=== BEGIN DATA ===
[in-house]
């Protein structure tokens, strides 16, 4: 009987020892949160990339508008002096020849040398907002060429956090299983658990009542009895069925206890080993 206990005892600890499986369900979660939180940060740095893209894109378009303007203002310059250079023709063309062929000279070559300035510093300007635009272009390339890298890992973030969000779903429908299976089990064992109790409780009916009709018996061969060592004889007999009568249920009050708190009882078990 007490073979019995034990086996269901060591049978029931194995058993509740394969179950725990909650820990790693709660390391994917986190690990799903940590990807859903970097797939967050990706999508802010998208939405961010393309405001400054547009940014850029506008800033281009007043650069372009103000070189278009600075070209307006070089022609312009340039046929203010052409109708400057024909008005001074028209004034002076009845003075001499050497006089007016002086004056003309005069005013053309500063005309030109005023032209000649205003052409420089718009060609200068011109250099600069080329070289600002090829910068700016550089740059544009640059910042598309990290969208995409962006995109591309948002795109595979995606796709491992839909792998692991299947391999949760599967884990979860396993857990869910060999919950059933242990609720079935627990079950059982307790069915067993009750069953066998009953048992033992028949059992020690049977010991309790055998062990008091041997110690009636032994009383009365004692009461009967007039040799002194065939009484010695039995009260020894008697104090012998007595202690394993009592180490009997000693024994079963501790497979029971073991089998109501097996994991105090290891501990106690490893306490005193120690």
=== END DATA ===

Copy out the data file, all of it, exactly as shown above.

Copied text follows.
[in-house]
């Protein structure tokens, strides 16, 4: 009987020892949160990339508008002096020849040398907002060429956090299983658990009542009895069925206890080993 206990005892600890499986369900979660939180940060740095893209894109378009303007203002310059250079023709063309062929000279070559300035510093300007635009272009390339890298890992973030969000779903429908299976089990064992109790409780009916009709018996061969060592004889007999009568249920009050708190009882078990 007490073979019995034990086996269901060591049978029931194995058993509740394969179950725990909650820990790693709660390391994917986190690990799903940590990807859903970097797939967050990706999508802010998208939405961010393309405001400054547009940014850029506008800033281009007043650069372009103000070189278009600075070209307006070089022609312009340039046929203010052409109708400057024909008005001074028209004034002076009845003075001499050497006089007016002086004056003309005069005013053309500063005309030109005023032209000649205003052409420089718009060609200068011109250099600069080329070289600002090829910068700016550089740059544009640059910042598309990290969208995409962006995109591309948002795109595979995606796709491992839909792998692991299947391999949760599967884990979860396993857990869910060999919950059933242990609720079935627990079950059982307790069915067993009750069953066998009953048992033992028949059992020690049977010991309790055998062990008091041997110690009636032994009383009365004692009461009967007039040799002194065939009484010695039995009260020894008697104090012998007595202690394993009592180490009997000693024994079963501790497979029971073991089998109501097996994991105090290891501990106690490893306490005193120690």